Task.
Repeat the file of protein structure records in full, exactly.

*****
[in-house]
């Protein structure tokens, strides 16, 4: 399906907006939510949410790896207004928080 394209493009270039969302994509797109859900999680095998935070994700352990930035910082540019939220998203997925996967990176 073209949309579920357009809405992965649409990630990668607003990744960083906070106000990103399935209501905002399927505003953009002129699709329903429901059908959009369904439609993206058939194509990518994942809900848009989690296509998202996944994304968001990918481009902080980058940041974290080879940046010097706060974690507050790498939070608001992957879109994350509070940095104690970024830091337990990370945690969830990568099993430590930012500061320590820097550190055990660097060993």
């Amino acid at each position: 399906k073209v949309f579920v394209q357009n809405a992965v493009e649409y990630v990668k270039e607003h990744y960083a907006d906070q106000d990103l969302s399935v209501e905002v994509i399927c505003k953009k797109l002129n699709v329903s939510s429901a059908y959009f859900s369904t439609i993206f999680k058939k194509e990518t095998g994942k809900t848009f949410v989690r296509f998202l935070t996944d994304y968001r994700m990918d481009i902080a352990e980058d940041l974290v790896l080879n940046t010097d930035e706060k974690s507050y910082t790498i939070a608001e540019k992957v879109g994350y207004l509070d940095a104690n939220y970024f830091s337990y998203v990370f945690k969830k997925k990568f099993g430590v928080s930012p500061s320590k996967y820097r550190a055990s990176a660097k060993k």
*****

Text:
[in-house]
């Protein structure tokens, strides 16, 4: 399906907006939510949410790896207004928080 394209493009270039969302994509797109859900999680095998935070994700352990930035910082540019939220998203997925996967990176 073209949309579920357009809405992965649409990630990668607003990744960083906070106000990103399935209501905002399927505003953009002129699709329903429901059908959009369904439609993206058939194509990518994942809900848009989690296509998202996944994304968001990918481009902080980058940041974290080879940046010097706060974690507050790498939070608001992957879109994350509070940095104690970024830091337990990370945690969830990568099993430590930012500061320590820097550190055990660097060993």
């Amino acid at each position: 399906k073209v949309f579920v394209q357009n809405a992965v493009e649409y990630v990668k270039e607003h990744y960083a907006d906070q106000d990103l969302s399935v209501e905002v994509i399927c505003k953009k797109l002129n699709v329903s939510s429901a059908y959009f859900s369904t439609i993206f999680k058939k194509e990518t095998g994942k809900t848009f949410v989690r296509f998202l935070t996944d994304y968001r994700m990918d481009i902080a352990e980058d940041l974290v790896l080879n940046t010097d930035e706060k974690s507050y910082t790498i939070a608001e540019k992957v879109g994350y207004l509070d940095a104690n939220y970024f830091s337990y998203v990370f945690k969830k997925k990568f099993g430590v928080s930012p500061s320590k996967y820097r550190a055990s990176a660097k060993k």